el jefe

"Dick who?"

behind the scenes was a genius. Porsche's design Chief Tony Lapine had a secret weapon on his hands. aside from 928 designer Wolfgang Möbius and 924 stylist Harm Legaaij, one man helped make the icons sing both physically and visually — Dick Söderberg.
I'm not surprised if you've never heard of this Porsche designer. few writers and historians mention his name these days, and that's a goddamned shame.  Dick was a graduate from the Los Angeles Art Center in Pasadena and a student of Strother MacMinn. Mac was one of the most influential automotive design professors in the history of Industrial Design. Chuck Pelly, designer of the Plymouth Voyager, Ford design chief Jack Telnack, GM's Tom Peters, Neil Walling of Chrysler, Willie Davidson, the tail after the hyphen of Harley-Davidson studied under Mac's tutelage.

after graduating, Dick began a stint at Opel in Germany during the late 60s before shuffling off to Porsche where he'd spend 28 years as Chief Designer of the Concept Studio there. 

if you own the very last Euro 924S' made, a 944 Turbo, 944S2, or 944S/944 with option M472 (winger rear embellisher), it's your responsibility to have Dick Söderberg's name written down on a piece of paper and memorized until his name becomes part of your vocabulary. if you own one of these Porsches and we meet in person, you'd better remember.
the abstract describes Dick's patent like this:

"A passenger motor vehicle rear section includes body parts extending adjacent the road surface and an apron which is so constructed that it performs a protective function for traffic participants who follow the vehicle as well as covering body parts and/or aggregates of the passenger motor vehicle and additionally is aerodynamically designed; the apron has the shape of a plate which extends in the vehicle longitudinal direction, is arranged at a distance to the body parts and is secured at the latter."

it was filed on June 23, 1986 as a continuation of an abandoned application filed on August 31, 1984—this file is on my research list for another time. on March 31, 1987, well after the first Turbos were out rolling around the globe with these diffusers on.

if you think this is simply a decorative piece, go and sell your Porsche, and buy a Prius. Porsche does absolutely nothing in the realm of pretentious semiotizations, semantic parlance for "extra bullshit to make something look better." 

the higher speeds of the Turbo, S2, and 944S/924S (optional), needed more downforce than the rear wing could provide. as the air flows under the car at higher speeds, the diffuser acts as a sort of manager reintegrating the air into the high pressure ambient air at the rear of the car. this reduces turbulence and drag while improving airflow under the car.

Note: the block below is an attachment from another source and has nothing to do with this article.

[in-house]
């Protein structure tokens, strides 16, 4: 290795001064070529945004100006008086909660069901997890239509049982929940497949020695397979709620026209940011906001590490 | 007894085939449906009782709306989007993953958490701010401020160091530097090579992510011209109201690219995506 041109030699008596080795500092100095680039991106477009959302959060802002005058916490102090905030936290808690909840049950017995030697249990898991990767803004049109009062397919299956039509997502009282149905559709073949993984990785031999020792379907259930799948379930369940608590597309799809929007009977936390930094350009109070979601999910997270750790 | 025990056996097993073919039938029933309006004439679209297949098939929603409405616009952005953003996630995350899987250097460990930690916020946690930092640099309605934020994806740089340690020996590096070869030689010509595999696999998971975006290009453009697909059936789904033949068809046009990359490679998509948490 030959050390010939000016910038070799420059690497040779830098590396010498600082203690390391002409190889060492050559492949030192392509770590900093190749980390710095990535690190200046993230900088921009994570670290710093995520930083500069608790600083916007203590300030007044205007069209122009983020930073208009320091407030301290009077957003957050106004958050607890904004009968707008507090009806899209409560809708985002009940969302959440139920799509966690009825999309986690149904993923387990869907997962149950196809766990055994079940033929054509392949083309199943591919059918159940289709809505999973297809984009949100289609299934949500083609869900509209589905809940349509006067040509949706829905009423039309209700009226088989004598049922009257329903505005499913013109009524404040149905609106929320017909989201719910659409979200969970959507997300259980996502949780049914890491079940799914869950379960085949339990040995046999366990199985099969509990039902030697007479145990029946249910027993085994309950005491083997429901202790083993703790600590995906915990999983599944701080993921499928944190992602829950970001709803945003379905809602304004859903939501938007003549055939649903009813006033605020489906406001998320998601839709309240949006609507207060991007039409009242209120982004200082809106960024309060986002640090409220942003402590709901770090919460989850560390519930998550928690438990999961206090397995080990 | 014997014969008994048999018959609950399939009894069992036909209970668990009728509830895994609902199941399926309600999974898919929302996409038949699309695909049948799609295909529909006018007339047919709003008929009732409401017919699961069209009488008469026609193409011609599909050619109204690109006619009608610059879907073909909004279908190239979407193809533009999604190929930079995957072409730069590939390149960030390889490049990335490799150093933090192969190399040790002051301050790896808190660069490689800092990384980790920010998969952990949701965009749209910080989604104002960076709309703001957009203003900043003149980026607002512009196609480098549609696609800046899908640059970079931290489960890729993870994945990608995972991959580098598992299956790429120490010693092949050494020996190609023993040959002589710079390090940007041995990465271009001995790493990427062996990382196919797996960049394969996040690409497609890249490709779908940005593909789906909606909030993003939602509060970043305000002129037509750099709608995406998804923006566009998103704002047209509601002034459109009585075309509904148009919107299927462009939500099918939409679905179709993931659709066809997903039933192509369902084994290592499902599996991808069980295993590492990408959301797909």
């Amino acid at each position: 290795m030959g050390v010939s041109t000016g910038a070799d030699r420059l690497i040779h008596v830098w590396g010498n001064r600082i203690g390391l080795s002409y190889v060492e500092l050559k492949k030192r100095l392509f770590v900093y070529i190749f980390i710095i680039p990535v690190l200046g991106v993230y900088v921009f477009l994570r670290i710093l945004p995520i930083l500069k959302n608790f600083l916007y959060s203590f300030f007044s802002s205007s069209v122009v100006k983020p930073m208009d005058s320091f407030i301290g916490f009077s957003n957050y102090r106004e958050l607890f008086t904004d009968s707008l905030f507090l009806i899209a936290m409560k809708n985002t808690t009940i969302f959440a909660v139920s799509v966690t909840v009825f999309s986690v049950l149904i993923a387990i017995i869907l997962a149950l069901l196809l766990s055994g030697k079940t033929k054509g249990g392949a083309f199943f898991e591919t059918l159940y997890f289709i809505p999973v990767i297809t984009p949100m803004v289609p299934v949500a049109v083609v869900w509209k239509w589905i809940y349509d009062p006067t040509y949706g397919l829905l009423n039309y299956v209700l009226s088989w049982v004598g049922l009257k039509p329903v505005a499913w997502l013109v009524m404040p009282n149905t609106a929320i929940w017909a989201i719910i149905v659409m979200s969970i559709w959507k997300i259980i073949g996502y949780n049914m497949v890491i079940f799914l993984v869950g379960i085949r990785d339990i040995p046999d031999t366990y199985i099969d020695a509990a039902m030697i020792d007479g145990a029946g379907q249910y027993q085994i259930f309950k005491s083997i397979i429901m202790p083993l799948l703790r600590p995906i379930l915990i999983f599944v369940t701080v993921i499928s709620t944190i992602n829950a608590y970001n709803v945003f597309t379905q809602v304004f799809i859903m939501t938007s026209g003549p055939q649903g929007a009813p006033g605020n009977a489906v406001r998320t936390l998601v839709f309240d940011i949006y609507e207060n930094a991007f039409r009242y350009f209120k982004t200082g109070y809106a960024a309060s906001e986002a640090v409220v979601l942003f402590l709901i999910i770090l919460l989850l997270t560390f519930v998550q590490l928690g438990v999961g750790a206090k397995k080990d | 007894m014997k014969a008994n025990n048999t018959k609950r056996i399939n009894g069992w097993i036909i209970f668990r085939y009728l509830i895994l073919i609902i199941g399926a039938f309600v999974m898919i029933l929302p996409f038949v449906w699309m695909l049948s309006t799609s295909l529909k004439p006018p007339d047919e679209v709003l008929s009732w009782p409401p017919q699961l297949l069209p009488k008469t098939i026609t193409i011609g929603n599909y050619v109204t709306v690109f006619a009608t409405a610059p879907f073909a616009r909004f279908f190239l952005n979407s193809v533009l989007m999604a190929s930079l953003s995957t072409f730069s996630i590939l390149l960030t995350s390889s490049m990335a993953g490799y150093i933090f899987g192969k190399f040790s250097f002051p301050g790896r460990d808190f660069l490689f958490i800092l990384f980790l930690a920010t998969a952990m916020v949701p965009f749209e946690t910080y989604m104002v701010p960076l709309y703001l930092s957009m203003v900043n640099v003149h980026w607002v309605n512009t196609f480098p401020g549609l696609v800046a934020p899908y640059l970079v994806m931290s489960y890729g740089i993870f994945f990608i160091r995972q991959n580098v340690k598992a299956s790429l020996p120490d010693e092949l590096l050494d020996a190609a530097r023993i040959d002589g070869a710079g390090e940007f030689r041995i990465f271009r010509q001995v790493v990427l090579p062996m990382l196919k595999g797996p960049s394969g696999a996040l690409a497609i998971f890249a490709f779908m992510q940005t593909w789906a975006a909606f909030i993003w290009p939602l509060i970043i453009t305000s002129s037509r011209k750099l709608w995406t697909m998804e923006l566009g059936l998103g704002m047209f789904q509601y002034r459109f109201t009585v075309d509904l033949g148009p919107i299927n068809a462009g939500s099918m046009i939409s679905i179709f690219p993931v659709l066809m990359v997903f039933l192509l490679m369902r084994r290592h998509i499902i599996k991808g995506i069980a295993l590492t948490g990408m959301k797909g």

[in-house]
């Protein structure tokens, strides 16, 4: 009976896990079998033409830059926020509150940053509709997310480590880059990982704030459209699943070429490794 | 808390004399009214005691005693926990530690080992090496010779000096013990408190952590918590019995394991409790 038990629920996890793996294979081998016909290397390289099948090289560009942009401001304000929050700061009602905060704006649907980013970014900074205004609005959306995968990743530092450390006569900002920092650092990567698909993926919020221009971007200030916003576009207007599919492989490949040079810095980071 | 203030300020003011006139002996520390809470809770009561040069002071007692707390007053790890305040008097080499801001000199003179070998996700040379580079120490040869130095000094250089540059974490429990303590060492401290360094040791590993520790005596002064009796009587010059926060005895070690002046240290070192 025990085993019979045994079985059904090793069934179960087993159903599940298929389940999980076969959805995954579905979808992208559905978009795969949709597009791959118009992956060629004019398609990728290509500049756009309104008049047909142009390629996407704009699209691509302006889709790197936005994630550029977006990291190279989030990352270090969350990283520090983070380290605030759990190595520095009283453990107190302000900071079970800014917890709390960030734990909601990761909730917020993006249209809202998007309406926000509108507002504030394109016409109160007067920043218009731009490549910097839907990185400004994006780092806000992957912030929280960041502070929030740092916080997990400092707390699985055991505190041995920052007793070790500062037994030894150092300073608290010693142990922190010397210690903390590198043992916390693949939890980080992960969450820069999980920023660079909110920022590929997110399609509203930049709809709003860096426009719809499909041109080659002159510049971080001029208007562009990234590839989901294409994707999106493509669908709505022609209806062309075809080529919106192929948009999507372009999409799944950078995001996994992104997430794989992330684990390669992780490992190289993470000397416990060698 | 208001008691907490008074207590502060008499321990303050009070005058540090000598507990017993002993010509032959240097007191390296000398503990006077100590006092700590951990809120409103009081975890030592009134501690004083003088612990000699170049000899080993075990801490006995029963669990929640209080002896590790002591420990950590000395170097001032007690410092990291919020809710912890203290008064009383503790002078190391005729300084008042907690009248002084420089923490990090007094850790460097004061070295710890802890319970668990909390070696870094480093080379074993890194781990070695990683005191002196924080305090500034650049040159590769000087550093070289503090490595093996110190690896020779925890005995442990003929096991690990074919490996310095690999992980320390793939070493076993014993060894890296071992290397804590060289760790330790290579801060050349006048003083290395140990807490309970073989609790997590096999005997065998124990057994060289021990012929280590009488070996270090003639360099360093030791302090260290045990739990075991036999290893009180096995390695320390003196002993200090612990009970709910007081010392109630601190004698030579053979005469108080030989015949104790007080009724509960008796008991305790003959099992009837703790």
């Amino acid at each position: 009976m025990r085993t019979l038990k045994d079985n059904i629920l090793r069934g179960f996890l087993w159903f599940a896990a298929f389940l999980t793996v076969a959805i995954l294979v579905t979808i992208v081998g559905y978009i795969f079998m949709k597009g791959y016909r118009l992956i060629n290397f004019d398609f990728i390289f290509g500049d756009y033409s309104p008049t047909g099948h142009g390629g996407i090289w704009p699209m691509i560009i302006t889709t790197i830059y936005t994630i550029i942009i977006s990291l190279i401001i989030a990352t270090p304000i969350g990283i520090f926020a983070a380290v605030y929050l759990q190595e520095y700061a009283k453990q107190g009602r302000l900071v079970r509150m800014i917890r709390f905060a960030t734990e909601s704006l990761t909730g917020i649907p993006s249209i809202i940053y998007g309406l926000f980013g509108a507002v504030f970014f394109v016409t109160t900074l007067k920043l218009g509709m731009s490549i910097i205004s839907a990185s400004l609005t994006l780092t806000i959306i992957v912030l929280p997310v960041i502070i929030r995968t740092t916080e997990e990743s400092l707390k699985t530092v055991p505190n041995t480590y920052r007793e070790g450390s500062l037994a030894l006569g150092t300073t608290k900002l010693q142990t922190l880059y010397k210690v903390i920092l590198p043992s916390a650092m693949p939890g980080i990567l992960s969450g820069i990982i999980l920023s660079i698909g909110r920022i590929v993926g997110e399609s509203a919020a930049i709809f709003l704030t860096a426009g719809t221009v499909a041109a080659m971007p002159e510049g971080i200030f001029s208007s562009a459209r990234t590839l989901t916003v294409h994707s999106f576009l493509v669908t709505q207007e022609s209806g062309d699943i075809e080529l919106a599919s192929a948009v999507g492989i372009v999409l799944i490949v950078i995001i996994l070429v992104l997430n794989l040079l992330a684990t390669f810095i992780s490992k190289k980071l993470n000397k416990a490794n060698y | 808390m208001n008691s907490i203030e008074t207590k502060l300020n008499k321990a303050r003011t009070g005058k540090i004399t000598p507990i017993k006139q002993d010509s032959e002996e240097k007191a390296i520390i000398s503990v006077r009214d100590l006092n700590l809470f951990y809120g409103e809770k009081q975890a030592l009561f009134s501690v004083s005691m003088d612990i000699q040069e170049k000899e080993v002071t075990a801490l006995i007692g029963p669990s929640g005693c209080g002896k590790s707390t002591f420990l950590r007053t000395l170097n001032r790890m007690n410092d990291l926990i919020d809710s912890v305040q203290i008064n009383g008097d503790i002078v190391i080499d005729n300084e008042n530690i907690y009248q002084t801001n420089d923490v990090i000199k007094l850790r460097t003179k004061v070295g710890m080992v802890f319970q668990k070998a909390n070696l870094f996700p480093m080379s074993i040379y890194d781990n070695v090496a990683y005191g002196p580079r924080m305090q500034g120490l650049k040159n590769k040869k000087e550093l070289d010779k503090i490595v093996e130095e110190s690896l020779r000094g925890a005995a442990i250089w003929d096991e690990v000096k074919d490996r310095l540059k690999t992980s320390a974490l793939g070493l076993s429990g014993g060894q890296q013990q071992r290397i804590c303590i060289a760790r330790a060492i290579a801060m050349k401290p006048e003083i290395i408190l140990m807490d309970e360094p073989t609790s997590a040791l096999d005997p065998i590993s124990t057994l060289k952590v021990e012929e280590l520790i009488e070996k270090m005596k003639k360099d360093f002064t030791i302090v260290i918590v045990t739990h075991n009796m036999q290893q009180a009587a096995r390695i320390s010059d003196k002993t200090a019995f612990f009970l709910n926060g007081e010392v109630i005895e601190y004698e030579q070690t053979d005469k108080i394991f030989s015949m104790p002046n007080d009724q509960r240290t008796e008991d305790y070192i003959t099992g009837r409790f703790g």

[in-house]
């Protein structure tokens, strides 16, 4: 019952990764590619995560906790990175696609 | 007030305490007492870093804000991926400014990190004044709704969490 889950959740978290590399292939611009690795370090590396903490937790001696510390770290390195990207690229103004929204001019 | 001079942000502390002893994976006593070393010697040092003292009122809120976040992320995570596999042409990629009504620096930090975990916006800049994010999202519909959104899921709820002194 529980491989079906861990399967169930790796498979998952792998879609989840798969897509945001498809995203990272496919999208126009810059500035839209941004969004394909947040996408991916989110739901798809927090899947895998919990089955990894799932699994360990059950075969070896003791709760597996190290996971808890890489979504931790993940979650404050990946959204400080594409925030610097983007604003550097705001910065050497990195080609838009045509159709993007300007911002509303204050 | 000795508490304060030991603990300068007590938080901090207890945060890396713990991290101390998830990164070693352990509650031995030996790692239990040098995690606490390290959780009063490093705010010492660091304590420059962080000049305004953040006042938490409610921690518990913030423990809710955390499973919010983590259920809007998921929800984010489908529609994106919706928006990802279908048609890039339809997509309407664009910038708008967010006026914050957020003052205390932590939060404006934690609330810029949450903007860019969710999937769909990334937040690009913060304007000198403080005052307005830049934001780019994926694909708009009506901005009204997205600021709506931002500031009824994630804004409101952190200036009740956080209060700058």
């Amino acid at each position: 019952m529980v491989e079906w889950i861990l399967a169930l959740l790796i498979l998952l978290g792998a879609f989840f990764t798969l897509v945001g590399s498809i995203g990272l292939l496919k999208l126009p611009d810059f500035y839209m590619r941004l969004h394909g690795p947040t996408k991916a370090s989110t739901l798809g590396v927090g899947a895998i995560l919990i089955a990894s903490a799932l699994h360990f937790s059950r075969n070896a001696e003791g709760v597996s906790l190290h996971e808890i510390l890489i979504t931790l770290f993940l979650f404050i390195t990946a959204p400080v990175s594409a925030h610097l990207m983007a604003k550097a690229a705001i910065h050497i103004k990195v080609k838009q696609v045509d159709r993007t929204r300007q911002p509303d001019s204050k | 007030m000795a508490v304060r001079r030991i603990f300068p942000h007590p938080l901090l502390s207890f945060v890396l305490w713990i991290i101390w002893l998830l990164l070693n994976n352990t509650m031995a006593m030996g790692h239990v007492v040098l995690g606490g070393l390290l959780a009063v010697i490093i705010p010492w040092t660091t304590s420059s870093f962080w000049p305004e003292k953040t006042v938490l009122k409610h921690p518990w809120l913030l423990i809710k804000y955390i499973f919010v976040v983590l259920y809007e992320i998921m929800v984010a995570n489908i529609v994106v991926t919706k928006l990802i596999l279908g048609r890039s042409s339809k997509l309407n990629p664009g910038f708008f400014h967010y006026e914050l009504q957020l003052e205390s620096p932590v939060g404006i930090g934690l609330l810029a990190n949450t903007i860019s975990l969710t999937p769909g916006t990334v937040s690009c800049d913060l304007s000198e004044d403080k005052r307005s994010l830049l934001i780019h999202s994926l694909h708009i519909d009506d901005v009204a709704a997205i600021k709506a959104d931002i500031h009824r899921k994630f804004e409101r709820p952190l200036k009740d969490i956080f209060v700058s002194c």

if you study its shape on a Turbo or S2, you can begin to visualize how air flows though it. air from the sides of the car flows through the side wings (Fig, 2, Nº 18/20) integrating it with the turbulence coming from the roof and off the rear spoiler. the flow coming from under the car meets up with these confluences as it flows through the bottom part of the diffuser. the angle of the diffuser is also part of aerodynamic physics that must accurately calculated since it must prevent flow separation from the roof and sides.  

a more aggressive rear spoiler to further increase downforce would be the logical solution, but the cost of this increased downforce results in parasitic drag...you lose speed. the rear diffuser offers this extra downforce and lovely air mangement not only keeping the rear end planted, but doing it without unnecessary speed/power sucking drag. capiche, socio?

aside from being an aerodynamic aid, it leads a second life as a stone and dirt catcher the rear wheels kick up to prevent drivers up your trumpet or pedestrians from being pelleted. genius
Picture
©http://www.superhachi.com/theory/downforce/
Picture
the two figures above illustrate the flow velocity of the air under the body with red showing high velocity and blue showing low. ©Tudor Mirron and Sports Racer Network
Porsche has these parts named and numbered as follows:
  • 951 504 051 00 - winged rear apron (left)
  • 951 052 052 00 - winged rear apron (right)
so, do you understand the magnitude of Herr Söderberg's creation? more than just a design, he created a perfect solution to the dynamic physics involved with increased speed and horsepower. he also helped ignite a revolution that would spread into Formula 1; they began adopting rear diffusers in 1986.

imagine that, our little old 944 Turbos, S2s, and Ss, capitalized on technology created over 30 years ago that has become all the rage in contemporary automotive design. you, dear flüssiger, are driving one of the most advanced machines in the world created by people who shaped the future of automotive design as we knew it.

highball!



patent number: 4,653,795

the diffuser pieces

 


Comments

Anders Kåhrström
01/23/2017 15:05

Interesting! The rear diffuser on the 944 is piece of art,

Reply

Your comment will be posted after it is approved.


Leave a Reply